SMART study - treatment breaks lower quality of life

Michael Carter
Published: 28 August 2006

Reference

Burman W et al. The effect of episodic CD4-guided antiretroviral therapy on quality of life: results of the quality of life substudy of SMART. Sixteenth International AIDS Conference, Toronto, abstract THPE0145, 2006.

HIV-positive individuals in the SMART study who were in the treatment conservation arm experienced a significant decline in quality of life as the study progressed, according to data presented to the Sixteenth International AIDS Conference in Toronto on August 17th.

The SMART study was the largest HIV clinical trial ever, involving 5,472 patients in several countries. Patients were randomised to either a treatment conservation arm (discontinue antiretroviral therapy once their CD4 cell count reached 350 cells/mm3, and recommencing therapy when it fell to 250 cells/mm3), or to continue to take their anti-HIV therapy without interruption. The study was terminated early on safety grounds after it was established that patients in the treatment interruption arm were significantly more likely to experience disease progression or death.

It had been theorised that interrupting anti-HIV therapy would improve the quality of life of individuals in the treatment conservation arm by reducing their exposure to potentially toxic antiretroviral drugs. To assess the effect of treatment interruption versus continuous treatment on self-reported quality of life, investigators conducted a sub-study involving 1,225 patients enrolled at the 64 US clinics participating in the SMART study.

At baseline, and then at months four, eight and twelve and annually thereafter, patients completed quality-of-life assessments, designed to determine their perceived physical and mental health.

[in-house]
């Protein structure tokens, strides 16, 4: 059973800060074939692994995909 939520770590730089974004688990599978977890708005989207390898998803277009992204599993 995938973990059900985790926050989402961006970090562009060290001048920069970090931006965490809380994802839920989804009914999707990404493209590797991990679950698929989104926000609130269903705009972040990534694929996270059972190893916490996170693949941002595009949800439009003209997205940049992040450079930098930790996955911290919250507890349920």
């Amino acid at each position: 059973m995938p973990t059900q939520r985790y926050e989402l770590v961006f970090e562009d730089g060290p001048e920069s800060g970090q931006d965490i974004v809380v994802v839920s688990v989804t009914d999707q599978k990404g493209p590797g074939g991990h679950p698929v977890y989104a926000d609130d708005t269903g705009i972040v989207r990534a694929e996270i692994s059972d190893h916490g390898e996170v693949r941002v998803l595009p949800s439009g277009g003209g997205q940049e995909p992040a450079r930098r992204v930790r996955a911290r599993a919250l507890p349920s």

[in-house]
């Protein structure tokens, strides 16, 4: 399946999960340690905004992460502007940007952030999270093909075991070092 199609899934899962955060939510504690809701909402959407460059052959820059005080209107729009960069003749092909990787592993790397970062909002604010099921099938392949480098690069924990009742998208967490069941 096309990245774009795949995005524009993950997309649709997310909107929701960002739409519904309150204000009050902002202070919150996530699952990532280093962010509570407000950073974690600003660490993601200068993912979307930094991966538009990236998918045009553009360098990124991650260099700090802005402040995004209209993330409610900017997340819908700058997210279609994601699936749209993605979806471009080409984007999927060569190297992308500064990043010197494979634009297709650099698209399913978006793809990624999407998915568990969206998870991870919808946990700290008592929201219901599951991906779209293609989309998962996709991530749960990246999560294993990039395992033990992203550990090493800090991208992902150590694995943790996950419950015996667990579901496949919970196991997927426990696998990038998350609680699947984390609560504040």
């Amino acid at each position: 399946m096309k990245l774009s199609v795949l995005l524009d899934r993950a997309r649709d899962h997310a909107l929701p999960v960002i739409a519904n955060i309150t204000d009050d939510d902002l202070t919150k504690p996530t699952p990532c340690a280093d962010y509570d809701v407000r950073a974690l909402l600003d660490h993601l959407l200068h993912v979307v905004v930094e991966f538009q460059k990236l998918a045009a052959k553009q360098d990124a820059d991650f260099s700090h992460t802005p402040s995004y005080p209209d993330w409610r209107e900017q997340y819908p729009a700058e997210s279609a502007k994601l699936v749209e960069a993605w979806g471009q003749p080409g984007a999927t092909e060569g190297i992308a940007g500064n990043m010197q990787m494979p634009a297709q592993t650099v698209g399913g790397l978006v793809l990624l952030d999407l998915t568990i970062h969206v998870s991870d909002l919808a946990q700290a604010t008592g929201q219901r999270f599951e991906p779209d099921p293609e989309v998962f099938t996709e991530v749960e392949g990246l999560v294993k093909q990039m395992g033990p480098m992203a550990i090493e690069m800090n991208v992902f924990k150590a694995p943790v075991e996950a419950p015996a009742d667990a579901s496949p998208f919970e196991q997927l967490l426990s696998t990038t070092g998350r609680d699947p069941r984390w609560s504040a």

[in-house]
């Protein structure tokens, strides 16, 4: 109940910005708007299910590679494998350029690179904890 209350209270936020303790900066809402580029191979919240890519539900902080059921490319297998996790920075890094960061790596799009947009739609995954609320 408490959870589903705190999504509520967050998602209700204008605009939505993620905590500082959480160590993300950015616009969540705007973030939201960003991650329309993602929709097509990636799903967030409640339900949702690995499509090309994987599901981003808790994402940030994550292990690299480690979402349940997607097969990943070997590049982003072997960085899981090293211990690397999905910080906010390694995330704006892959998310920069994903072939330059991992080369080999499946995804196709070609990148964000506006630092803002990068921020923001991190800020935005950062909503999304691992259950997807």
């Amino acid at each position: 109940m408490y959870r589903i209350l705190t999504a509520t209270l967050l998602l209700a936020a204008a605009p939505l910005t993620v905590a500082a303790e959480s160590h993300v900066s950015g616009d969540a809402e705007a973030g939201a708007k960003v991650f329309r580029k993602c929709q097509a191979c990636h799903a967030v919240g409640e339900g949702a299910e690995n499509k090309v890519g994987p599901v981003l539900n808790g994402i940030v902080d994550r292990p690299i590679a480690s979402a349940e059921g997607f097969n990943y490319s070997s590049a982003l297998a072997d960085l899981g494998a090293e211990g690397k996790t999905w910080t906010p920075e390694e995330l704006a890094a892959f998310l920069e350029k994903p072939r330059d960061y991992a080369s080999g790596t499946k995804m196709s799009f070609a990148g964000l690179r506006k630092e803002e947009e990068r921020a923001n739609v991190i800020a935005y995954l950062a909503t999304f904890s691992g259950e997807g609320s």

Median CD4 cell count at baseline was 575 cells/mm3, three-quarters of the patients were taking potent HIV therapy, and 25% were women.

At the start of the study, the mean current state of health score was 75 out of 100, and 50% of individuals rated their health as very good or excellent. Individuals were then followed up for a mean of 2.4 years.

During this period, current health and general health perceptions declined significantly in the treatment conservation arm, but increased amongst patients randomised to take their HIV therapy all the time. (p = 0.02).

Patients interrupting their treatment scored their physical health status significantly lower than that of patients taking continuous treatment (p = 0.005), and reported having lower levels of energy (p = 0.05). In addition, individuals in the drug conservation arm experienced greater levels of pain than patients randomised to take continuous therapy (p < 0.001), as well as having poorer mental health (p < 0.001) and lower social functioning (p < 0.001).

The investigators therefore concluded that the episodic use of HIV therapy did not improve quality of life.